The restriction breaks with European watchdog guidelines that the vaccine is safe for all age groups, and comes just weeks after Paris initially said the vaccine should only be used on people under 65 years old. The European Medicines Agency said Thursday it was convinced the benefits of the AstraZeneca vaccine outweighed the risks after reports of rare cases of blood clotting.
The recommendation from the National Health Authority (HAS) reflected signs that coagulation mainly affected younger people, whose risk of dying from COVID-19 was lower than that of older people.
“In view of the data provided by the EMA, the HAS believes that vaccination with the AstraZeneca vaccine can resume immediately,” said the French regulator in a press release.
“However, the EMA has identified a possible increased risk of (thrombosis) in people under the age of 55. HAS recommends that the AstraZeneca vaccine be used at this stage only for people aged 55 and over, who represent the majority of priority people. ”
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An EMA review covering 20 million people in the UK and the European Economic Area, which connects 30 European countries, included seven cases of blood clots in several blood vessels and 18 cases of a rare and difficult disease to be treated called cerebral venous sinus thrombosis (CVST).
Meanwhile, the World Health Organization’s vaccine safety expert group said on Friday that data from AstraZeneca’s COVID-19 vaccine did not suggest an overall increase in clotting conditions, but that it would continue to monitor its effects.
He also pointed out that the vaccine “continues to have a positive benefit-risk profile, with enormous potential to prevent infections and reduce deaths globally”.
Lifting suspension France
France was one of more than a dozen states in the European Union to suspend use of the Anglo-Swedish vaccine this week.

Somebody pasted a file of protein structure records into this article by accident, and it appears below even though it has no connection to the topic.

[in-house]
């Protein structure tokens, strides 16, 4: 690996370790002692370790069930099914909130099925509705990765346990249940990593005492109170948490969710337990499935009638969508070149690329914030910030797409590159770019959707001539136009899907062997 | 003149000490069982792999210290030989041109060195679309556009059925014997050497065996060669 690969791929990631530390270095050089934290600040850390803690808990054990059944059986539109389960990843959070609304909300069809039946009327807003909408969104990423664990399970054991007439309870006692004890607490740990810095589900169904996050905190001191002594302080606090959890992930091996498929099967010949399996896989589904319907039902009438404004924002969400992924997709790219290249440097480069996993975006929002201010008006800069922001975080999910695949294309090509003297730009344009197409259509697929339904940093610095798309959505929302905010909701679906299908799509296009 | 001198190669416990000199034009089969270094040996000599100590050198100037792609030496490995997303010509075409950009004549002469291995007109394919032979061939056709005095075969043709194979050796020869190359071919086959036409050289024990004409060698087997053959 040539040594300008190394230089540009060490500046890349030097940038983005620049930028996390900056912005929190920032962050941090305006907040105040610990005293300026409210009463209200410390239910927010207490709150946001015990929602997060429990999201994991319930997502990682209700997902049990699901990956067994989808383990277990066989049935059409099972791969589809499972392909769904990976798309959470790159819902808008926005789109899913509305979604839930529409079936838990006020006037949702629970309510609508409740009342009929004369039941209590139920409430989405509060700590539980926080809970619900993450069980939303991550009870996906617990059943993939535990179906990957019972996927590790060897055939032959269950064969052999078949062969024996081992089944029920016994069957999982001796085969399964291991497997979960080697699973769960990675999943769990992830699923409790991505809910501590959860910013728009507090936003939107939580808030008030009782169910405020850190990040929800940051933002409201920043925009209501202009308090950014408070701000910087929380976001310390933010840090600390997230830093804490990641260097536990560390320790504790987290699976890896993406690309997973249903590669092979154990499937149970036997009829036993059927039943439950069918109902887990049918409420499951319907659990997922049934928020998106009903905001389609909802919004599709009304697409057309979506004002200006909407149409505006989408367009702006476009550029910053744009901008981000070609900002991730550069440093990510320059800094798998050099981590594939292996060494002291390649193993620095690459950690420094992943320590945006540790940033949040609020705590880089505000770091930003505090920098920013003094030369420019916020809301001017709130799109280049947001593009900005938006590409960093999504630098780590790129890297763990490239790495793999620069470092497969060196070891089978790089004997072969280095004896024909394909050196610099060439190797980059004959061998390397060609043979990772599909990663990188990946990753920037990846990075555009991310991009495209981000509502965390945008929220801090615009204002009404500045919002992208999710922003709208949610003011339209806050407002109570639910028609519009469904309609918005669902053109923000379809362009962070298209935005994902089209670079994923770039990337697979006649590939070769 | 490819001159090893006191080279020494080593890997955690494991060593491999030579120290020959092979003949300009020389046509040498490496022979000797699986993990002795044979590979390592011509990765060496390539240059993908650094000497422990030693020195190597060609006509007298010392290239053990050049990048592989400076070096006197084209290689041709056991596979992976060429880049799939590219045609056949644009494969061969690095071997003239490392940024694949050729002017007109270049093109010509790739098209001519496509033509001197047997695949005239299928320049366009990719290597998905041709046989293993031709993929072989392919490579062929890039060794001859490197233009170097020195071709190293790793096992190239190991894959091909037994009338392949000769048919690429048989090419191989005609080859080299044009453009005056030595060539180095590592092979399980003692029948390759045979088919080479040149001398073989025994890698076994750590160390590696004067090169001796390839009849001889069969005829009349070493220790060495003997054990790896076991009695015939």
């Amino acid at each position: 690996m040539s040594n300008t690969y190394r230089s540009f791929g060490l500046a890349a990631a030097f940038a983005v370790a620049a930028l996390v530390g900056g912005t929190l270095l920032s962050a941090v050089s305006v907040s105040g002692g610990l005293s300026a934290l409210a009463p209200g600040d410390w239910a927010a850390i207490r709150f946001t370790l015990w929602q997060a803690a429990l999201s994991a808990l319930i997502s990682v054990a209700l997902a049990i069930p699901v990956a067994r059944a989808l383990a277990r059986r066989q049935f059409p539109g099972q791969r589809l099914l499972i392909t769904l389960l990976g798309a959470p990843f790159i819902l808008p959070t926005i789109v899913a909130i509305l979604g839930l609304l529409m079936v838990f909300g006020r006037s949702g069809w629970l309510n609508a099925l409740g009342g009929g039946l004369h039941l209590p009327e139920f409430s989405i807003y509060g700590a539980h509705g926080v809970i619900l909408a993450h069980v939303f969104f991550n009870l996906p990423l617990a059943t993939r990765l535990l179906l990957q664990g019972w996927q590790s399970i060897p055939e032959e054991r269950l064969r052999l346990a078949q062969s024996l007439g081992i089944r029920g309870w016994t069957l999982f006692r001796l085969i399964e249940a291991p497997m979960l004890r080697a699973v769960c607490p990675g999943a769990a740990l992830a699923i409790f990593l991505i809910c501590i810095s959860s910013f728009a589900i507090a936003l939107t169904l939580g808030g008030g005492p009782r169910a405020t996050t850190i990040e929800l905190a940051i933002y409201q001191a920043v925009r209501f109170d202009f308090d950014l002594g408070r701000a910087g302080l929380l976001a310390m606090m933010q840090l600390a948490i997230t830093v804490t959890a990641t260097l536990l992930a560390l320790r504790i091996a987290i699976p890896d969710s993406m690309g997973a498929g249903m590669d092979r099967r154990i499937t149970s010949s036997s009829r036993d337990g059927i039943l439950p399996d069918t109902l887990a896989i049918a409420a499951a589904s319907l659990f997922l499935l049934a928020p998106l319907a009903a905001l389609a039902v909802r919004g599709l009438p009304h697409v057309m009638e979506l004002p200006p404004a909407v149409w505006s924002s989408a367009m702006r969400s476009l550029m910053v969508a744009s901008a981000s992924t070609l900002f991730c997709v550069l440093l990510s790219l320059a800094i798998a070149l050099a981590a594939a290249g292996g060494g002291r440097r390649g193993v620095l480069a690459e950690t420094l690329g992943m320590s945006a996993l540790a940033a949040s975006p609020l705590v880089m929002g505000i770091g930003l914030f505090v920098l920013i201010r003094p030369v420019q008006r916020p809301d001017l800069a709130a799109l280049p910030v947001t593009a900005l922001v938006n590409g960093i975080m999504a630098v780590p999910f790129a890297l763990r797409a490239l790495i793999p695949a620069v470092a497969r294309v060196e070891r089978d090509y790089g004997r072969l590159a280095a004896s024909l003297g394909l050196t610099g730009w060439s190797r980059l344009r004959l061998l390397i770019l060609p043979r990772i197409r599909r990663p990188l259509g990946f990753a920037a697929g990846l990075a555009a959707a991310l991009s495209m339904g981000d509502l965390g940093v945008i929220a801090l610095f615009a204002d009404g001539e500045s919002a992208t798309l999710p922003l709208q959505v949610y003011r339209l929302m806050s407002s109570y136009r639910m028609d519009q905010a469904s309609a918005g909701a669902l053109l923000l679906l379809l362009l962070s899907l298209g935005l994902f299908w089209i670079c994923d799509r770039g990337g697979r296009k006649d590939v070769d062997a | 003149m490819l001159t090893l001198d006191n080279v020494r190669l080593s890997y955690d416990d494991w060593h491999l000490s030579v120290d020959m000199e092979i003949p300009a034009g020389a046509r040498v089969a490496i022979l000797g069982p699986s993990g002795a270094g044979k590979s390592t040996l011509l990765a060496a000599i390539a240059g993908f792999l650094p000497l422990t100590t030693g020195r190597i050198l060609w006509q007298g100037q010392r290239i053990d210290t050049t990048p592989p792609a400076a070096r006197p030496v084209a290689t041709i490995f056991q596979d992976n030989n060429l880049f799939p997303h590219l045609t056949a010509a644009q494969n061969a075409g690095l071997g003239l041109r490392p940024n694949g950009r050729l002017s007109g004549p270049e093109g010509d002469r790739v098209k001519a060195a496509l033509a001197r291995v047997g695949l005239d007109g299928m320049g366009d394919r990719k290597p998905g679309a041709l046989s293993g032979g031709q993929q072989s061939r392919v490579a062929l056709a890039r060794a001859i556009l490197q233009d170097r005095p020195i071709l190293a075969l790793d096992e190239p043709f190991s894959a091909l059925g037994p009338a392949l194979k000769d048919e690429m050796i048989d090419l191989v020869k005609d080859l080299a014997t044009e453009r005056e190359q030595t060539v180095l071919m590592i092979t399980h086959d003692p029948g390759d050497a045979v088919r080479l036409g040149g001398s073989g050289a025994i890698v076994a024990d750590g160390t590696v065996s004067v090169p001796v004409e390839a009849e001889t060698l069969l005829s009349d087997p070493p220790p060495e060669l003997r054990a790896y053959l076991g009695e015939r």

HAS has said it will reconsider its opinion as new data comes in. She said that guidance would also be given soon to those under 55 who have already received a first dose of AstraZeneca.
The new restrictions add another complication to the difficult roll-out of vaccination in France, which has been beset by cumbersome red tape, supply difficulties and a high level of public mistrust.
France has so far delivered 5.7 million first doses – or about 8% of the population – compared to more than 25 million in Britain and more than 100 million in the United States.
When France first approved the use of the AstraZeneca shot in early February, it said it should only be for those under 65, with President Emmanuel Macron calling it “almost ineffective” for anyone beyond. beyond sixty.
France only removed this restriction this month.
French Prime Minister Jean Castex received the AstraZeneca vaccine at a hospital near Paris on Friday during an event broadcast live on French television as part of efforts to restore public confidence in the vaccine.
Expanded age recommendations in Canada
In Canada, the National Advisory Committee on Immunization (NACI) on Tuesday broadened its guidelines for the AstraZeneca vaccine to recommend that it be given to people over 65 years of age.
The committee, which makes recommendations on the use of newly approved vaccines in Canada, had previously recommended that Canadians over 65 not receive an AstraZeneca vaccine, while Health Canada, the regulator, had cleared its use in adults of all ages.
NACI’s initial recommendations were based largely on clinical trial data and did not examine real-world evidence after December 7 – months before the vaccine’s effectiveness was fully realized in other countries. for older groups.
Dr Caroline Quach-Thanh, chair of the committee, said the team had updated their guidelines based on recent studies of real-world efficacy – including new evidence from the UK, which administered AstraZeneca vaccine to persons 65 years of age and older.
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In a briefing on Friday, Dr Theresa Tam, Chief Public Health Office, echoed the EMA and WHO findings that the benefits of the AstraZeneca vaccine in protecting the form COVID-19 outweighs the risks.
“Health Canada has worked closely with international regulatory agencies to collect and assess the available information and has determined that the AstraZeneca vaccine has not been associated with an increased overall risk of blood clots,” she said. declared. “Rare adverse events are expected to be detected when vaccines are administered to millions of people. ”
Tam said Health Canada will continue to work with international regulators and review the data and evidence as it becomes available.